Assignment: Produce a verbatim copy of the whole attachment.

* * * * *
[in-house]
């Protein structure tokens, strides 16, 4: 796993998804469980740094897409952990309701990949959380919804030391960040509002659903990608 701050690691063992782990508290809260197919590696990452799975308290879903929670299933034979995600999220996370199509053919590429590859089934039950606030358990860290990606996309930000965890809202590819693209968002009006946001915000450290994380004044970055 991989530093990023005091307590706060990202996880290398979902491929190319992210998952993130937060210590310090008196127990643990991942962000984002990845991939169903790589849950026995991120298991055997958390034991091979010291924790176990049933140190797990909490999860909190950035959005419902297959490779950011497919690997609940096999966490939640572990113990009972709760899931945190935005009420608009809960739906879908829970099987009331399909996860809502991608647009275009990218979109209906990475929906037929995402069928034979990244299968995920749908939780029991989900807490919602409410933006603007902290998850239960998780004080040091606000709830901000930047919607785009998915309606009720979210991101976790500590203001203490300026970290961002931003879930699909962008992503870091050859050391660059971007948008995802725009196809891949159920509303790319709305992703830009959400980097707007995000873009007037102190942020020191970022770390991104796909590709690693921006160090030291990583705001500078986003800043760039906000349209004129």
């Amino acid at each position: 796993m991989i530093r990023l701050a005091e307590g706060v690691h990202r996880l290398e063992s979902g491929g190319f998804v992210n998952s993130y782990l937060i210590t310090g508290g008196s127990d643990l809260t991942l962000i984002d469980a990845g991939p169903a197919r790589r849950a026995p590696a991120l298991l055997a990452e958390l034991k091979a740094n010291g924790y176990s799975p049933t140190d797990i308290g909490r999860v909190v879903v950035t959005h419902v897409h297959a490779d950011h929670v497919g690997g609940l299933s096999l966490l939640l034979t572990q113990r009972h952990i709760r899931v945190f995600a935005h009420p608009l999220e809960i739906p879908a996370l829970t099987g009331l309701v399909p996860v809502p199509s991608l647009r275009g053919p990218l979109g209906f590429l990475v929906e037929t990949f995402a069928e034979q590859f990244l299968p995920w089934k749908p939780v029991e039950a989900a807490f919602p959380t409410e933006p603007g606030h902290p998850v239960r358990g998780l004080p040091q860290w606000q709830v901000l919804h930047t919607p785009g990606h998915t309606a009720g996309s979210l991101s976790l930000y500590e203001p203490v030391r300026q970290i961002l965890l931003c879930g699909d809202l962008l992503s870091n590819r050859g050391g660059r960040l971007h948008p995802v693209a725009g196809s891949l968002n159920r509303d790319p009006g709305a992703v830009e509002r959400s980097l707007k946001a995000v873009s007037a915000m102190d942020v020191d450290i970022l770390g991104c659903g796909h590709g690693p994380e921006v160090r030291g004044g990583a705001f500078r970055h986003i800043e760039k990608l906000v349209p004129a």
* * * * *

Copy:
[in-house]
């Protein structure tokens, strides 16, 4: 796993998804469980740094897409952990309701990949959380919804030391960040509002659903990608 701050690691063992782990508290809260197919590696990452799975308290879903929670299933034979995600999220996370199509053919590429590859089934039950606030358990860290990606996309930000965890809202590819693209968002009006946001915000450290994380004044970055 991989530093990023005091307590706060990202996880290398979902491929190319992210998952993130937060210590310090008196127990643990991942962000984002990845991939169903790589849950026995991120298991055997958390034991091979010291924790176990049933140190797990909490999860909190950035959005419902297959490779950011497919690997609940096999966490939640572990113990009972709760899931945190935005009420608009809960739906879908829970099987009331399909996860809502991608647009275009990218979109209906990475929906037929995402069928034979990244299968995920749908939780029991989900807490919602409410933006603007902290998850239960998780004080040091606000709830901000930047919607785009998915309606009720979210991101976790500590203001203490300026970290961002931003879930699909962008992503870091050859050391660059971007948008995802725009196809891949159920509303790319709305992703830009959400980097707007995000873009007037102190942020020191970022770390991104796909590709690693921006160090030291990583705001500078986003800043760039906000349209004129």
């Amino acid at each position: 796993m991989i530093r990023l701050a005091e307590g706060v690691h990202r996880l290398e063992s979902g491929g190319f998804v992210n998952s993130y782990l937060i210590t310090g508290g008196s127990d643990l809260t991942l962000i984002d469980a990845g991939p169903a197919r790589r849950a026995p590696a991120l298991l055997a990452e958390l034991k091979a740094n010291g924790y176990s799975p049933t140190d797990i308290g909490r999860v909190v879903v950035t959005h419902v897409h297959a490779d950011h929670v497919g690997g609940l299933s096999l966490l939640l034979t572990q113990r009972h952990i709760r899931v945190f995600a935005h009420p608009l999220e809960i739906p879908a996370l829970t099987g009331l309701v399909p996860v809502p199509s991608l647009r275009g053919p990218l979109g209906f590429l990475v929906e037929t990949f995402a069928e034979q590859f990244l299968p995920w089934k749908p939780v029991e039950a989900a807490f919602p959380t409410e933006p603007g606030h902290p998850v239960r358990g998780l004080p040091q860290w606000q709830v901000l919804h930047t919607p785009g990606h998915t309606a009720g996309s979210l991101s976790l930000y500590e203001p203490v030391r300026q970290i961002l965890l931003c879930g699909d809202l962008l992503s870091n590819r050859g050391g660059r960040l971007h948008p995802v693209a725009g196809s891949l968002n159920r509303d790319p009006g709305a992703v830009e509002r959400s980097l707007k946001a995000v873009s007037a915000m102190d942020v020191d450290i970022l770390g991104c659903g796909h590709g690693p994380e921006v160090r030291g004044g990583a705001f500078r970055h986003i800043e760039k990608l906000v349209p004129a």